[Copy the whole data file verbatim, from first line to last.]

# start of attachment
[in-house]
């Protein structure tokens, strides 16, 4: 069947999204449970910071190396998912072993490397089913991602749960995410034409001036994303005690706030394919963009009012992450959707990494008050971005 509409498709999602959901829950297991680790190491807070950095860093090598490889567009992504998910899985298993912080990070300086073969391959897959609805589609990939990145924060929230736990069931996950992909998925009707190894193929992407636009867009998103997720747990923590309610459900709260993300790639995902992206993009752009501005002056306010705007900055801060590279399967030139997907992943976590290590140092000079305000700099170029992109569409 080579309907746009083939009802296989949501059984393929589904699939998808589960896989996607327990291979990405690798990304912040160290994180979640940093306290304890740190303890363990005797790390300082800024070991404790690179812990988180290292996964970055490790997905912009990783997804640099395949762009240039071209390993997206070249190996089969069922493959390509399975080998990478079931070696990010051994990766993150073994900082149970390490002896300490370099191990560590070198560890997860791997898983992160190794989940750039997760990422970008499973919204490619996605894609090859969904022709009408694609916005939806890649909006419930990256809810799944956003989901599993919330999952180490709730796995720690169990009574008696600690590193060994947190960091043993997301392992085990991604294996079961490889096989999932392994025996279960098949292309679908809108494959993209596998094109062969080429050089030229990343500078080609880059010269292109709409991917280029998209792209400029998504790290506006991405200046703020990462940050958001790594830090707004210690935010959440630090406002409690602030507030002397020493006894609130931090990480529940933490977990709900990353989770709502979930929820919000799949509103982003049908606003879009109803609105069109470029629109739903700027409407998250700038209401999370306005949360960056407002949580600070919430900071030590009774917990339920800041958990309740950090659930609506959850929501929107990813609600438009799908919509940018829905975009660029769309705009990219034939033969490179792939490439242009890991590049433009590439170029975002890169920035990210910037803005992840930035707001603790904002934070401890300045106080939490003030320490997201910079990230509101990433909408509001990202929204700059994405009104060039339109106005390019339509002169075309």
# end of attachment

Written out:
[in-house]
């Protein structure tokens, strides 16, 4: 069947999204449970910071190396998912072993490397089913991602749960995410034409001036994303005690706030394919963009009012992450959707990494008050971005 509409498709999602959901829950297991680790190491807070950095860093090598490889567009992504998910899985298993912080990070300086073969391959897959609805589609990939990145924060929230736990069931996950992909998925009707190894193929992407636009867009998103997720747990923590309610459900709260993300790639995902992206993009752009501005002056306010705007900055801060590279399967030139997907992943976590290590140092000079305000700099170029992109569409 080579309907746009083939009802296989949501059984393929589904699939998808589960896989996607327990291979990405690798990304912040160290994180979640940093306290304890740190303890363990005797790390300082800024070991404790690179812990988180290292996964970055490790997905912009990783997804640099395949762009240039071209390993997206070249190996089969069922493959390509399975080998990478079931070696990010051994990766993150073994900082149970390490002896300490370099191990560590070198560890997860791997898983992160190794989940750039997760990422970008499973919204490619996605894609090859969904022709009408694609916005939806890649909006419930990256809810799944956003989901599993919330999952180490709730796995720690169990009574008696600690590193060994947190960091043993997301392992085990991604294996079961490889096989999932392994025996279960098949292309679908809108494959993209596998094109062969080429050089030229990343500078080609880059010269292109709409991917280029998209792209400029998504790290506006991405200046703020990462940050958001790594830090707004210690935010959440630090406002409690602030507030002397020493006894609130931090990480529940933490977990709900990353989770709502979930929820919000799949509103982003049908606003879009109803609105069109470029629109739903700027409407998250700038209401999370306005949360960056407002949580600070919430900071030590009774917990339920800041958990309740950090659930609506959850929501929107990813609600438009799908919509940018829905975009660029769309705009990219034939033969490179792939490439242009890991590049433009590439170029975002890169920035990210910037803005992840930035707001603790904002934070401890300045106080939490003030320490997201910079990230509101990433909408509001990202929204700059994405009104060039339109106005390019339509002169075309």